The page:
I believe we need an inclusive theology today because we live in a more and more inclusive world. By understanding that history one comes away with the realization that what was true for those caliphs may not be true for us today.
Islamic law came through a natural process. Muslim rulers wanted a way to make shari’ah into law. To do so, they decided which rules needed to be laws, first. Then the jurists used their interpretations of shari’ah to show the new laws were Islamic. The result is what we call Islamic law.
Islamic law is always based on someone’s interpretation of the shari’ah, which is an interpretation of the Qur’an and sunnah. Because it is a human interpretation, Islamic Law can mean different things in different places and at different times in history.
Many Muslims follow Islamic law as a way of life, not as law. In this case, those Muslims relinquish their free will, though Quran does not require it. Following shari’ah is a person utilizing their own free will to evaluate their Quranic understanding and beliefs as a Muslim, supplemented by human interpretations derived from Quran and sunnah, and derive reasonable conclusions in order to resolve conflicts in their lives today.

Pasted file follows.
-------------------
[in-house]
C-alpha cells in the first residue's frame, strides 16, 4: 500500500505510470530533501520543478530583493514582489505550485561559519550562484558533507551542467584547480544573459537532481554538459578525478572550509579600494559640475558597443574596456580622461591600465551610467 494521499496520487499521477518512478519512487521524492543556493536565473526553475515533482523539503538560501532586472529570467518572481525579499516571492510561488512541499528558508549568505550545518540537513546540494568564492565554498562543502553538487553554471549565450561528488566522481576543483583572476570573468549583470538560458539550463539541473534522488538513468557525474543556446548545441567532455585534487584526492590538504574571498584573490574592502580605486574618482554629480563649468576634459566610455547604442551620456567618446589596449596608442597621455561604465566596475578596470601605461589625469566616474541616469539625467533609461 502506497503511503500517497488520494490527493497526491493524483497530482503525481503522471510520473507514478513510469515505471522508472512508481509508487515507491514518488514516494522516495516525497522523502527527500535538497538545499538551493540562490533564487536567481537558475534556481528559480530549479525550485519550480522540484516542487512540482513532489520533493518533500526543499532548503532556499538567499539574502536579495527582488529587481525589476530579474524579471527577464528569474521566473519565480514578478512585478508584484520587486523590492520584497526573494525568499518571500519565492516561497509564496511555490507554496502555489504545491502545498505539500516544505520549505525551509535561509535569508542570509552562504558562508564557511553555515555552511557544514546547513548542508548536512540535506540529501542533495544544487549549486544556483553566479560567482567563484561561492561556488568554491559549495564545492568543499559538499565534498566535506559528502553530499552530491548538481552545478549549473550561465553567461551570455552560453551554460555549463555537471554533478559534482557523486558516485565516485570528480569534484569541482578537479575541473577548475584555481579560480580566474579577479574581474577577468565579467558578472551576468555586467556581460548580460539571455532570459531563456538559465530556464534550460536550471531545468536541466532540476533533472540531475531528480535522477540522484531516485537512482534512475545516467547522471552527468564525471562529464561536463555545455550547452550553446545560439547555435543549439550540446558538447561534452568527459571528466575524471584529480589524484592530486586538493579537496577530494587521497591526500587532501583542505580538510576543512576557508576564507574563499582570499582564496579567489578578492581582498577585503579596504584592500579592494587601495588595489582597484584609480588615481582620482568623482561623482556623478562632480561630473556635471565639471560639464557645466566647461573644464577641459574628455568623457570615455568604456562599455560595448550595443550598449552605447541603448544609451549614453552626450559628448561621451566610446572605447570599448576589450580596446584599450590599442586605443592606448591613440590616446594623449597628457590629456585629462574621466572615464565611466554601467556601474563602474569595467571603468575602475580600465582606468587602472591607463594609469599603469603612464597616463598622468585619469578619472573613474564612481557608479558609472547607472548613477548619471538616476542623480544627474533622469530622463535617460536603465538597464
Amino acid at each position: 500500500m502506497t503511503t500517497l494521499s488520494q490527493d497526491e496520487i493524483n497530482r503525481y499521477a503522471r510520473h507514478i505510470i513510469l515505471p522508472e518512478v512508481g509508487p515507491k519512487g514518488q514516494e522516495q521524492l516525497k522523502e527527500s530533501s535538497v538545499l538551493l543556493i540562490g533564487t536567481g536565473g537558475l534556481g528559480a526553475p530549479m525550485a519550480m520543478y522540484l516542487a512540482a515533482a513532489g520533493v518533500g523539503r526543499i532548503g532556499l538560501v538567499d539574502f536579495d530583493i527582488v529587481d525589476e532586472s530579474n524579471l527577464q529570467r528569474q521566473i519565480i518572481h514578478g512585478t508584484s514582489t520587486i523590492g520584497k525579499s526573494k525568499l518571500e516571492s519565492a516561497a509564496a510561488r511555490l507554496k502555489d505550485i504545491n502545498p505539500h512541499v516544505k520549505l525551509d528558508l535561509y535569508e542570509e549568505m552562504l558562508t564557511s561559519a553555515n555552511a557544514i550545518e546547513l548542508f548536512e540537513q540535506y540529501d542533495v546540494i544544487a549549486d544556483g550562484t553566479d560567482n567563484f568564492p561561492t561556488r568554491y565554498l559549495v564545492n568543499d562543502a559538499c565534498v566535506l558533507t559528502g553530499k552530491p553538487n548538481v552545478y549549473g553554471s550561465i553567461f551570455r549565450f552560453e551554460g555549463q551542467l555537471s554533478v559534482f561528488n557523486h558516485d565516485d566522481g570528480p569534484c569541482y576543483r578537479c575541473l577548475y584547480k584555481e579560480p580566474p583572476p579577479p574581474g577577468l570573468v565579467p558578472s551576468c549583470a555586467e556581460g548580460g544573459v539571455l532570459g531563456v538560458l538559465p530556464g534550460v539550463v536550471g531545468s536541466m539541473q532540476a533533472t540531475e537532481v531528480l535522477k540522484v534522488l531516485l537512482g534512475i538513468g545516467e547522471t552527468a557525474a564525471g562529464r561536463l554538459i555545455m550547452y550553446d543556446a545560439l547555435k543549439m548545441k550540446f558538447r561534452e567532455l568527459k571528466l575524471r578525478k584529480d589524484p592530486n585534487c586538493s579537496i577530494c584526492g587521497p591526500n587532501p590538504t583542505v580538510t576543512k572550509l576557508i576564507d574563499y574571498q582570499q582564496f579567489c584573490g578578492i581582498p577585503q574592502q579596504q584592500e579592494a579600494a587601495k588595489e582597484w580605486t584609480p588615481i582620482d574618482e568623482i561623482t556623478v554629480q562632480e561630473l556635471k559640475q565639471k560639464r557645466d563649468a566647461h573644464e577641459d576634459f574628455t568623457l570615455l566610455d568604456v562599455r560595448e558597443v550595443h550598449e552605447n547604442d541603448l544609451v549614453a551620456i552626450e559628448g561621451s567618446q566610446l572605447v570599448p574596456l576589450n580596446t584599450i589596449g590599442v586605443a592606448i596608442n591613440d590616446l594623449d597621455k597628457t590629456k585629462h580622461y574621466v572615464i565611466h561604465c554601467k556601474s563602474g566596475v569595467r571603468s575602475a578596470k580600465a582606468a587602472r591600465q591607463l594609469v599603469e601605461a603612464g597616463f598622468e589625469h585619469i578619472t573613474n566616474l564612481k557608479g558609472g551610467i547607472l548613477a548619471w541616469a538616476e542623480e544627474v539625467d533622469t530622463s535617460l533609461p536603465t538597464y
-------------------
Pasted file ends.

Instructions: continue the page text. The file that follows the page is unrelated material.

Therefore Islamic is rooted in empirical governance, especially those in power during the collection of Hadiths in what we now refer to as the Islamic Golden Age. During that time the caliphs ultimately decided what was or was not acceptable in their empire and what was not acceptable did not find its way to the Hadiths we have today.
By understanding that history one comes away with the realization that what was true for those caliphs may not be true for us today. It is what that understanding that I believe we need an inclusive theology today because we live in a more and more inclusive world.
Daayiee Abdullah is the Executive Director of MECCA Institute, a progressive Islamic institute with a think tank and a school.